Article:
A day like no other: Lebanese nurse's cross-country dash to help overwhelmed hospital

Jana Abla was hours away from Beirut when the blast ripped the city apart. As soon as she learnt of the explosion, she raced back to help

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It was her day off on Tuesday and nurse Jana Abla had driven to the family’s south Lebanon home town of Marjayoun when the huge blast ripped through Beirut port. In seconds, thousands were wounded and dozens were killed.

Despite being hours away from the capital, Jana jumped into action.

"I was watching TV with my mother and I saw that something big was happening. I could not see such a thing going on and not do anything, I had to act," Jana, 29, tells The National.

She drove as fast as she could back to Beirut, straight to her hospital in the Metn district on the outskirts. Walking in, she was hit by the scale of the disaster.

“When I arrived at the hospital’s emergency room, I saw mass casualties,” she recalls. “Blood was everywhere.”

Jana says she has never seen such a volume of injuries and patients in her seven years as a nurse.

“We were out of places, stretchers and chairs. We had people sitting on the floor receiving treatment,” she says.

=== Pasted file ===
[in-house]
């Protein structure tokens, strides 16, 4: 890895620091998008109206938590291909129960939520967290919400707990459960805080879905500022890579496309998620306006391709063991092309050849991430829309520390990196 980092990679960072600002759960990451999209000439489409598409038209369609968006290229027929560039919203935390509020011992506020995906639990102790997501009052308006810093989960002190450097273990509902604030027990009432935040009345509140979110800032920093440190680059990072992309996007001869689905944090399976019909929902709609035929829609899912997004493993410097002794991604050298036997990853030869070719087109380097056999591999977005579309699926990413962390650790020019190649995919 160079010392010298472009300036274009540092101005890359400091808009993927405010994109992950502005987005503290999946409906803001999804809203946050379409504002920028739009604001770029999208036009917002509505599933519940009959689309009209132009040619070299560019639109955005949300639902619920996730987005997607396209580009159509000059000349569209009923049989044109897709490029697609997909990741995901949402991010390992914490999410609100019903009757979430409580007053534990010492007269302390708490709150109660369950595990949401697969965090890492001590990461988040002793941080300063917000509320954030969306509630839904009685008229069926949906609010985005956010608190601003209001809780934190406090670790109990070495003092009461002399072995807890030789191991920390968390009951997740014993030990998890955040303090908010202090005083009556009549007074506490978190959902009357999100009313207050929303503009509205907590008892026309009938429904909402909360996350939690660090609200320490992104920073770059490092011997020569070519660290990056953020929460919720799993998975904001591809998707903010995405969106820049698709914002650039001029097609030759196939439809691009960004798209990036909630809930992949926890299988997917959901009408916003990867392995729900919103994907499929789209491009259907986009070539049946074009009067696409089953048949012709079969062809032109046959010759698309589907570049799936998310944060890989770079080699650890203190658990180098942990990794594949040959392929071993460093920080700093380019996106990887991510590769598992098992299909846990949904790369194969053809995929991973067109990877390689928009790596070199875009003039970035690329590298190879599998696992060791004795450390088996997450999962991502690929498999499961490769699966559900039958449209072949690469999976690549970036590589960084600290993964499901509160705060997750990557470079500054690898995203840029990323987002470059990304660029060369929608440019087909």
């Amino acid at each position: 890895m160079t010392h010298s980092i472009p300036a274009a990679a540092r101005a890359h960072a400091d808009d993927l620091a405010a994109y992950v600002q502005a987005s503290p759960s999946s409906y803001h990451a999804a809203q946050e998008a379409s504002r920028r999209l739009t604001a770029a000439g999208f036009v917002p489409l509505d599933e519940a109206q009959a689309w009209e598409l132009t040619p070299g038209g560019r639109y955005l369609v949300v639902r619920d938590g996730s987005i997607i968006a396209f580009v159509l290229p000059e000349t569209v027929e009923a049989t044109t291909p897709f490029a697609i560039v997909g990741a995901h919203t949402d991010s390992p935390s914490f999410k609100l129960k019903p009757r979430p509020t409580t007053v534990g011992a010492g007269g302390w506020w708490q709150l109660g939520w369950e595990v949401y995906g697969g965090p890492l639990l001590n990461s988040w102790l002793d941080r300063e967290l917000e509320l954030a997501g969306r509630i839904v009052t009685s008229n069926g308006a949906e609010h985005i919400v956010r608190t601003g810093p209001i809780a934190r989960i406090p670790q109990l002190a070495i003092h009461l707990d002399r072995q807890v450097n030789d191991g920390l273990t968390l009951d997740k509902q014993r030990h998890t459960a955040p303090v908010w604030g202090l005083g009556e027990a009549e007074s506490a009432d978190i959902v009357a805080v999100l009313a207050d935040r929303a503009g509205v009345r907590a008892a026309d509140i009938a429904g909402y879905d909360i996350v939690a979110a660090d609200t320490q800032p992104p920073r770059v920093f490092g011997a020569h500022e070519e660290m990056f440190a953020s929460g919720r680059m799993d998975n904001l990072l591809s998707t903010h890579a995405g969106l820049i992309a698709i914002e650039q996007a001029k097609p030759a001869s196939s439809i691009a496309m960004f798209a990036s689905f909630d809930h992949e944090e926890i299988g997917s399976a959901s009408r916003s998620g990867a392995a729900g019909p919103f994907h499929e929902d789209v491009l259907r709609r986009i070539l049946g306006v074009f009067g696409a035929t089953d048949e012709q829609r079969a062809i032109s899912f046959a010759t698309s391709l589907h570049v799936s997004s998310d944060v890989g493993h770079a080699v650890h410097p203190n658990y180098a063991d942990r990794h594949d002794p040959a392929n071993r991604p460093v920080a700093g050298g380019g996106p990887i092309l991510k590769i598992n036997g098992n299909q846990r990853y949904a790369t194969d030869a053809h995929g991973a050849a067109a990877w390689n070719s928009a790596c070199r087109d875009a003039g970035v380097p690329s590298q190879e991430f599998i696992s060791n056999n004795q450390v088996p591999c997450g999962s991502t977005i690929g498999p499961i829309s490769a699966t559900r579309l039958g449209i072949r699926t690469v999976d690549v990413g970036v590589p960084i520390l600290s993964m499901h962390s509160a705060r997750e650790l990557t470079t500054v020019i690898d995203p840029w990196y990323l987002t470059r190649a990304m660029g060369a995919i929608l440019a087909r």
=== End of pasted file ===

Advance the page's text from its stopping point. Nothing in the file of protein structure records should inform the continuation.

“Definitely that was a day to be remembered in my professional career. The experience I lived through was not like anything I have experienced in my seven years of work … The scene in front of me was painful.”

The massive explosion obliterated Beirut port and devastated much of the capital. More than 135 people have been reported dead so far and over 5,000 were injured. The number of casualties continues to rise.

Jana’s hospital was not affected by the blast, but it was quickly flooded with cases.

Several major downtown medical centres were badly damaged by the explosion and the city’s hospitals were quickly overwhelmed. Patients have been diverted to hospitals outside the capital and other countries have sent field hospitals and doctors to help relieve the pressure.

Despite the scale of casualties, Jana says the doctors, nurses and medical staff worked fast and as a team. “We needed to save people, each one of us had to do something … all departments were working together.”

The Beirut port explosion has come at a time when Lebanon is already facing dire setbacks. The healthcare system was already creaking under the weight of an economic collapse and the Covid-19 pandemic – which has seen a surge in cases in recent weeks.

“There is a saying that there is no emergency in a pandemic, but what if there is a disaster in a pandemic,” Jana asks.

She hopes the pandemic and the blast will make people think more about doctors and nurses, who often face abuse on the job, and hospitals that are struggling financially.

“People are starting to recognise what our role is, and the image is changing. People are starting to show their gratitude when we need it the most.”